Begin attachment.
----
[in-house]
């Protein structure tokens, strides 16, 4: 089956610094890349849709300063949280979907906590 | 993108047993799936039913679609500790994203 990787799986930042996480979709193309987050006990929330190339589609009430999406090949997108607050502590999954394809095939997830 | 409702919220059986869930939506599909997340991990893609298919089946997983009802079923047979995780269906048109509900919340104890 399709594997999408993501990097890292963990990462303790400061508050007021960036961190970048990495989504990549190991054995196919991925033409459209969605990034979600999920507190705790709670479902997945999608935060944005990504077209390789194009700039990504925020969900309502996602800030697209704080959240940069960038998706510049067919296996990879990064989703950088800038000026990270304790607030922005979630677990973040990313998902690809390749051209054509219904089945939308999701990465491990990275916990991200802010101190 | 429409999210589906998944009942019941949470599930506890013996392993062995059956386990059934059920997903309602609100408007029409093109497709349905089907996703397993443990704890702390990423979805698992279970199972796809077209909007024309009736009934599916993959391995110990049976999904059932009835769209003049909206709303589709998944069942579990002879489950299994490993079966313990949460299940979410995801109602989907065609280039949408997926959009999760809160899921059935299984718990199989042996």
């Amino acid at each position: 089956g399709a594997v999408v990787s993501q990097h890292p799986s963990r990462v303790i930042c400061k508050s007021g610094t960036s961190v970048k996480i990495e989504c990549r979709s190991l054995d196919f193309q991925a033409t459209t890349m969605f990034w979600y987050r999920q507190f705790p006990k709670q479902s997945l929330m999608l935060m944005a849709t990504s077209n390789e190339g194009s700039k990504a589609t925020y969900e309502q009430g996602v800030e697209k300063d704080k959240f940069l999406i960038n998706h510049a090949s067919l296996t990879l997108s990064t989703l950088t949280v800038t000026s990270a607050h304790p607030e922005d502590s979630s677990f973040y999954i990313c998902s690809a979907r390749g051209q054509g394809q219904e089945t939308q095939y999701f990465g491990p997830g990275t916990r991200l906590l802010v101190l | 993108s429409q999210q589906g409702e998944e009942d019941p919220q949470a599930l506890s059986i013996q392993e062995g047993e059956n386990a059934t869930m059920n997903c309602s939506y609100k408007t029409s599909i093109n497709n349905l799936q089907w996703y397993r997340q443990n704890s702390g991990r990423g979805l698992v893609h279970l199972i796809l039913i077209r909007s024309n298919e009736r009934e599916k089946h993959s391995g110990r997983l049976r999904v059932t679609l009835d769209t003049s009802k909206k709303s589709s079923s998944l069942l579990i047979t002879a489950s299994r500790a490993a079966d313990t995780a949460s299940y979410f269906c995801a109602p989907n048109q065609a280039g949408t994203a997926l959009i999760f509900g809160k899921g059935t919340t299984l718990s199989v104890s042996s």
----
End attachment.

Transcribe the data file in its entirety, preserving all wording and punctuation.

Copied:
[in-house]
């Protein structure tokens, strides 16, 4: 089956610094890349849709300063949280979907906590 | 993108047993799936039913679609500790994203 990787799986930042996480979709193309987050006990929330190339589609009430999406090949997108607050502590999954394809095939997830 | 409702919220059986869930939506599909997340991990893609298919089946997983009802079923047979995780269906048109509900919340104890 399709594997999408993501990097890292963990990462303790400061508050007021960036961190970048990495989504990549190991054995196919991925033409459209969605990034979600999920507190705790709670479902997945999608935060944005990504077209390789194009700039990504925020969900309502996602800030697209704080959240940069960038998706510049067919296996990879990064989703950088800038000026990270304790607030922005979630677990973040990313998902690809390749051209054509219904089945939308999701990465491990990275916990991200802010101190 | 429409999210589906998944009942019941949470599930506890013996392993062995059956386990059934059920997903309602609100408007029409093109497709349905089907996703397993443990704890702390990423979805698992279970199972796809077209909007024309009736009934599916993959391995110990049976999904059932009835769209003049909206709303589709998944069942579990002879489950299994490993079966313990949460299940979410995801109602989907065609280039949408997926959009999760809160899921059935299984718990199989042996």
């Amino acid at each position: 089956g399709a594997v999408v990787s993501q990097h890292p799986s963990r990462v303790i930042c400061k508050s007021g610094t960036s961190v970048k996480i990495e989504c990549r979709s190991l054995d196919f193309q991925a033409t459209t890349m969605f990034w979600y987050r999920q507190f705790p006990k709670q479902s997945l929330m999608l935060m944005a849709t990504s077209n390789e190339g194009s700039k990504a589609t925020y969900e309502q009430g996602v800030e697209k300063d704080k959240f940069l999406i960038n998706h510049a090949s067919l296996t990879l997108s990064t989703l950088t949280v800038t000026s990270a607050h304790p607030e922005d502590s979630s677990f973040y999954i990313c998902s690809a979907r390749g051209q054509g394809q219904e089945t939308q095939y999701f990465g491990p997830g990275t916990r991200l906590l802010v101190l | 993108s429409q999210q589906g409702e998944e009942d019941p919220q949470a599930l506890s059986i013996q392993e062995g047993e059956n386990a059934t869930m059920n997903c309602s939506y609100k408007t029409s599909i093109n497709n349905l799936q089907w996703y397993r997340q443990n704890s702390g991990r990423g979805l698992v893609h279970l199972i796809l039913i077209r909007s024309n298919e009736r009934e599916k089946h993959s391995g110990r997983l049976r999904v059932t679609l009835d769209t003049s009802k909206k709303s589709s079923s998944l069942l579990i047979t002879a489950s299994r500790a490993a079966d313990t995780a949460s299940y979410f269906c995801a109602p989907n048109q065609a280039g949408t994203a997926l959009i999760f509900g809160k899921g059935t919340t299984l718990s199989v104890s042996s």